Washington, D.C. -- The Affordable Housing Design Leadership Institute and Klyde Warren Park have been selected as the 2018 recipients of the Collaborative Achievement Award, which recognizes and encourages distinguished achievements of allied professionals, clients, organizations, architect teams, knowledge communities, and others who have had a beneficial influence on or advanced the architectural profession. The recipients will be honored at the AIA Conference on Architecture 2018 in New York City.
For nearly a decade, the Affordable Housing Design Leadership Institute (AHDLI) funded by Enterprise Community Partners, has been a quiet but powerful force shaping social impact design. Modeled on the Mayors’ Institute on City Design, it assembles development and design leaders to focus on the ways in which architecture can produce more livable and sustainable housing for low- and middle-income people across the U.S. During its short life, the institute has had a profound effect on the affordable housing ecosystem and has cultivated partnerships with more than 70 nonprofit and community groups in several communities.
Whether it’s improving four-unit historic buildings that serve a primarily refugee neighborhood in Buffalo, N.Y., or single-family homes for 300 Native American families in Arizona, the AHDLI process begins with a two-and-a-half-day charrette bolstered by a rigorous design curriculum. In that short time, the institute can radically alter the trajectory of development projects while equipping a new class of leaders with the tools to champion design excellence. Surveys have shown that as a result of AHDLI participation the vast majority of participants work more effectively with designers, address design much earlier in the development process, and ask more of their architect.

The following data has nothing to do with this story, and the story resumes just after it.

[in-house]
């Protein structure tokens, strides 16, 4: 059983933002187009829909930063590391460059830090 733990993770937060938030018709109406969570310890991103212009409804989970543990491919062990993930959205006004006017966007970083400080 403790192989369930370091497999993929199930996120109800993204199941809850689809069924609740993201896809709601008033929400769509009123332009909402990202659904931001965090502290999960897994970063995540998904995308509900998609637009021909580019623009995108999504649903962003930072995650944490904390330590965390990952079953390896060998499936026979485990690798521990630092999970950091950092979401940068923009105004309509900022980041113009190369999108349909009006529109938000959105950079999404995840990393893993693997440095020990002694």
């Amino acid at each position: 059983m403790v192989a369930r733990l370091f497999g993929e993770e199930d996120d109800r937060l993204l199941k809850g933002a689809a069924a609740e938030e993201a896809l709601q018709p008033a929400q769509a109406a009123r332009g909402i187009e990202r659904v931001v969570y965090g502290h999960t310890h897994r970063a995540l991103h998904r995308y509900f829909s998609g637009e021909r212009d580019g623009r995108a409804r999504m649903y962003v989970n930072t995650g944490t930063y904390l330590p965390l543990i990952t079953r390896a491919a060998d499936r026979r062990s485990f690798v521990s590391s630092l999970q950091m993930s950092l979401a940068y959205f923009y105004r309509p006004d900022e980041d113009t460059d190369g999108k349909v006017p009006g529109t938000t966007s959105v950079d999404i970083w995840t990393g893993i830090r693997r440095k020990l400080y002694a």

Klyde Warren Park healed a rift in Dallas where a freeway once divided two vital sections of the city, overcoming an obstacle that many residents feared was permanent. The park, completed in 2012, required significant funding and buy-in from the public and private sectors, but the efforts resulted in 5 acres of activated green space that has redefined the city and its self-image.
Designed by The Office of James Burnett, Klyde Warren Park is perched above Spur 366 and caps what was once a high-speed concrete canyon. A feat of engineering, the park’s deck was constructed with more than 300 concrete beams and slabs, a combination that creates trenches that play the role of planting boxes for 37 native plant species and more than 300 trees. LEED Gold–certified, the park relies on a number of practical sustainable strategies resulting in a 40% reduction in potable water use. Its trees intercept nearly 25,000 gallons of stormwater runoff and sequester approximately 18,500 pounds of carbon dioxide annually.
Recent studies have shown that the urban oasis has improved the quality of life for more than 90% of Dallas residents, and has generated more than $1 billion in new development within a quarter-mile radius since the project was announced in 2009. Further bolstering the city’s Arts District, the park abuts the Renzo Piano–designed Nasher Sculpture Center and the Dallas Museum of Art. The entire district saw its economic impact triple, due in large part to a significant increase in street activity since Klyde Warren Park’s completion.
The $97 million project was funded through a combination of city bond, state highway, and federal stimulus funds as well as $55 million in private donations. The project is now managed by the Woodall Rodgers Park Foundation, a nonprofit organization that helped secure early funding for feasibility studies and maintained its momentum during the depths of the Great Recession.
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